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I think the only hope is to tear up the current circuit contracts and the new F1 owners renegotiate every single contract for2017 onwards.After all, they did say they want to reduce circuit fees and dont mind losing a bit of money.Also they say yhey want to keep the european races. This could be a real statement of intent by liberty media and a great start to their tenure.
 
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Jimlaad43

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You do, but how long have they been in negotiations over the ownership? Their investment hinges on finding new sources of income, but for them to go from a position of relative stability to having to consider activating an exit clause suggests that it hasn't been managed particularly well. Always be mindful of projects that grow like clockwork. It usually means someone is asleep at the wheel.
The old owners were not stable at all, it was actually a bit dodgy and the circuit was losing money and sending out payments it didn't need to. Since Patrick Allen took over he's been trying to balance the books as much as he can, and just securing enough funding to deal with the ever increasing F1 fees (I think it's £500,000+5% every year or something) is the point of new investors.
 

prisonermonkeys

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Since Patrick Allen took over he's been trying to balance the books as much as he can, and just securing enough funding to deal with the ever increasing F1 fees (I think it's £500,000+5% every year or something) is the point of new investors.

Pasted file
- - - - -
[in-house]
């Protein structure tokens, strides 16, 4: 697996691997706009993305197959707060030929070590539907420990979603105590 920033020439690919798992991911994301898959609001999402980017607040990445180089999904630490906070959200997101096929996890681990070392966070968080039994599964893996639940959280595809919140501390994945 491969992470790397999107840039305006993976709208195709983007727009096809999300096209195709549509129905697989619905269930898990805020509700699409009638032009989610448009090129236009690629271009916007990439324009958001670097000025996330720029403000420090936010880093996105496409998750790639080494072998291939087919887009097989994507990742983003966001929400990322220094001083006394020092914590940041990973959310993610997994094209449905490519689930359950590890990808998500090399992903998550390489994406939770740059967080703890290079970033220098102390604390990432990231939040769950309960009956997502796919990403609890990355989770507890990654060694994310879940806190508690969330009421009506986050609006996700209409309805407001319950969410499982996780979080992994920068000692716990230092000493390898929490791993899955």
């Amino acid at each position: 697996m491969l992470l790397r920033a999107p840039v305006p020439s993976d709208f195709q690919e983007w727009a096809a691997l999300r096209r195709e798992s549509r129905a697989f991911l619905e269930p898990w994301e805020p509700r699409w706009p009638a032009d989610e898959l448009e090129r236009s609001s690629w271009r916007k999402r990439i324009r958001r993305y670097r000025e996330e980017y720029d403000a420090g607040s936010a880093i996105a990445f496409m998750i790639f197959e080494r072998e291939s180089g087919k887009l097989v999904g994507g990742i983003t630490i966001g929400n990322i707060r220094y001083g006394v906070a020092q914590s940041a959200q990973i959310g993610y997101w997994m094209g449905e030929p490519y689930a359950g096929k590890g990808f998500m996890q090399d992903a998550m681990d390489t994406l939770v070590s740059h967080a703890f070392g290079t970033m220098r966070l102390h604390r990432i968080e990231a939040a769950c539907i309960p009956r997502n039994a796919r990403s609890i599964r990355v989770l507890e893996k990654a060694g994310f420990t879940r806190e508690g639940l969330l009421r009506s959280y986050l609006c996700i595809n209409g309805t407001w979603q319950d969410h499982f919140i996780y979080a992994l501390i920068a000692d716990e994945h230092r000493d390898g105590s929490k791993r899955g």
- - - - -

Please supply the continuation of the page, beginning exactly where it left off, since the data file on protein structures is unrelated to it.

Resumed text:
The terms of that deal are much better than the deals that other circuits get, both in terms of the lump sum and the yearly increase. It's easy to blame Bernie, but the BRDC have a history of mismanagement.
 

Barra333

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The terms of that deal are much better than the deals that other circuits get, both in terms of the lump sum and the yearly increase. It's easy to blame Bernie, but the BRDC have a history of mismanagement.
Having to find an extra ~£2m every year (£500,000 + 5% of ~£30m) is not particularly sustainable for anyone who is not bankrolled by a national government and/or oil money. They may well be in a bigger pickle due to mismanagement, but astronomical hosting fees is the bigger problem IMO.
 

Barra333

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And yet, every other circuit seems to be doing just fine.
Most of them with government funding. And every time the contract comes around, most of them question the return they are getting on their multi-million dollar outlay each year.
Genuine question, how many races are not supported in any way by local or federal government money?
 
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And yet, every other circuit seems to be doing just fine.
How many of them get NO assistance from a government etc? Now take the cost of hosting the race, divide that by the expected number of spectators and then work out how many of them are willing to actually pay that.
 

prisonermonkeys